“Once again, I must ask you to remember that the Marleys were dead, and decaying in their graves.
That one thing you must remember, or nothing that follows will seem wondrous.”
– Gonzo as Charles Dickens in The Muppet Christmas Carol
Our mutual love for The Muppet Christmas Carol greatly contributed to Greg and me getting married. This great line – whispered by Gonzo for dramatic emphasis – seems especially appropriate for the grander narrative of Christmas.
The Bible tells us that we are born spiritually dead. We, like the Marleys, are decaying in spiritual graves.
In a strange sort of image, we, corpses, often try to “fix” our spiritual problem in any number of ways. But the attempts are as absurd as a corpse putting on perfume! The corpse is dead, and perfume cannot do anything about that fact.
God sees us trying to fix our dead bodies, and says, “No, my dear one, that won’t work. You need me to make you alive.”
But God, being rich in mercy, because of the great love with which he loved us, even when we were dead in our trespasses, made us alive together with Christ. – Ephesians 2:5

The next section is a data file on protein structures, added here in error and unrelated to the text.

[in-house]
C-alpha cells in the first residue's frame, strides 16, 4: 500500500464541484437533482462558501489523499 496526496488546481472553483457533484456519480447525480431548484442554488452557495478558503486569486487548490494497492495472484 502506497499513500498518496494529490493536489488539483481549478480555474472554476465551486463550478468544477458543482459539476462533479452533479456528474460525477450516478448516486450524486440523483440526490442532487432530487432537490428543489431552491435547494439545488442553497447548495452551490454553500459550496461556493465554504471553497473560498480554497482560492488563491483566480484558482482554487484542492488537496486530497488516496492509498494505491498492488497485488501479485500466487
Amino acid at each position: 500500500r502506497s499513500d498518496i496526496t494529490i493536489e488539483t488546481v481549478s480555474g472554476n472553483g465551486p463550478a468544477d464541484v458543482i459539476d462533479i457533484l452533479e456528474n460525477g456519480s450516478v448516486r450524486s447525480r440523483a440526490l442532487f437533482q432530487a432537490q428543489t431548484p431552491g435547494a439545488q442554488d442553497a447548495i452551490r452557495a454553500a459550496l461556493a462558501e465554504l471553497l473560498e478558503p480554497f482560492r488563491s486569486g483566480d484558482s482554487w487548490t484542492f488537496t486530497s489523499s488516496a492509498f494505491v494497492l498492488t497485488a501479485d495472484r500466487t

This story is the most beautiful one in all of creation, but we chafe at it. It bothers us because it requires us to accept that we are born dead. (It reminds me of the medical students in the 1800s who refused to wash their hands between examining infected corpses and delivering babies: they refused to accept that a gentleman’s hands could be dirty. Story here.)
We ask, “Why would God make me this way (dead)? That’s not fair.” “Why would a good God make creatures that were dead?”
When we really get down to it, I think the heart of the matter is this: we squirm at the fact that, in our dead state, we need God. We hate the dependence. We think a “good God” would have made creatures that didn’t need to be saved – that didn’t need Him.
Oh, the pride!! Oh, the haughtiness!!!
Let us humble ourselves and see the truth: rather than puzzling over why we are born spiritually dead, let us recognize that God. could. have. left. us. that. way.
But He didn’t. He was born a man at Christmas, and died, sinless, at Easter, to make His dear ones alive.
May we exclaim with the reformed Ebeneezer Scrooge: “Oh Jacob Marley, Heaven, and the Christmas Time be praised for this! I say it on my knees, old Jacob; on my knees!” Praise God, who at Christmas became one of us so that we might be made alive!
(If anyone has an image of Patrick Stewart’s Scrooge rejoicing in his bedroom on Christmas morning, I’d be grateful!)